Map of Svalbard with Spitsbergen in the west emphasised
|Area||37,673 km2 (14,546 sq mi)|
|Highest elevation||1,717 m (5,633 ft)|
Spitsbergen (formerly known as West Spitsbergen; Norwegian: Vest Spitsbergen or Vestspitsbergen, also sometimes spelled Spitzbergen) is the largest and only permanently populated island of the Svalbard archipelago in northern Norway. Constituting the westernmost bulk of the archipelago, it borders the Arctic Ocean, the Norwegian Sea, and the Greenland Sea. Spitsbergen covers an area of 37,673 km2 (14,546 sq mi), making it the largest island in Norway and the 36th-largest in the world. The administrative centre is Longyearbyen. Other settlements, in addition to research outposts, are the Russian mining community of Barentsburg, the research community of Ny-Ålesund, and the mining outpost of Sveagruva. Spitsbergen was covered in 21,977 km2 (8,485 sq mi) of ice in 1999, which was approximately 58.5% of the island's total area.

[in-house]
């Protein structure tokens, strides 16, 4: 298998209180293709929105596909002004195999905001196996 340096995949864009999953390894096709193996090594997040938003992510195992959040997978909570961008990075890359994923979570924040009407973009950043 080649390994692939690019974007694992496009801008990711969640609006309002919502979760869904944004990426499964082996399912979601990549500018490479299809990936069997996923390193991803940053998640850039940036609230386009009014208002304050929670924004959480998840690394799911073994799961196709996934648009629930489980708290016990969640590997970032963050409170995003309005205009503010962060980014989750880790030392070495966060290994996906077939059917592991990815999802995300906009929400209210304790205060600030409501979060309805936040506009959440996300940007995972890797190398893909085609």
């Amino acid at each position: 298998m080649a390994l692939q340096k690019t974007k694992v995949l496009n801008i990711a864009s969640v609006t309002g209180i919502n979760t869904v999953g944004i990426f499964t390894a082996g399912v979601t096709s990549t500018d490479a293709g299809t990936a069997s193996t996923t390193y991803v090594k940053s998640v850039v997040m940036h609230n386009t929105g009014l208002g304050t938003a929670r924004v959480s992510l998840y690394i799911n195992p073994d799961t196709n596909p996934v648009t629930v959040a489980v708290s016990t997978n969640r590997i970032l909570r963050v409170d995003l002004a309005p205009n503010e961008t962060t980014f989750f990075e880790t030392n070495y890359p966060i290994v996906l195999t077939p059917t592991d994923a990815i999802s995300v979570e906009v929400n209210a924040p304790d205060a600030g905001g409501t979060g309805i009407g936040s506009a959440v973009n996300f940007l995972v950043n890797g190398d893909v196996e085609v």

The island was first used as a whaling base in the 17th and 18th centuries, after which it was abandoned. Coal mining started at the end of the 19th century, and several permanent communities were established. The Svalbard Treaty of 1920 recognized Norwegian sovereignty and established Svalbard as a free economic zone and a demilitarized zone.
The Norwegian Store Norske and the Russian Arktikugol remain the only mining companies. Research and tourism have become important supplementary industries, featuring among others the University Centre in Svalbard and the Svalbard Global Seed Vault. No roads connect the settlements; instead snowmobiles, aircraft, and boats serve as local transport. Svalbard Airport, Longyear provides the main point of entry and exit.
The island has an Arctic climate, although with significantly higher temperatures than other places at the same latitude. The florabenefits from the long period of midnight sun, which compensates for the polar night. Svalbard is a breeding ground for many seabirds, and also supports polar bears, reindeer and marine mammals. Six national parks protect the largely untouched, yet fragile environment. The island has many glaciers, mountains, and fjords.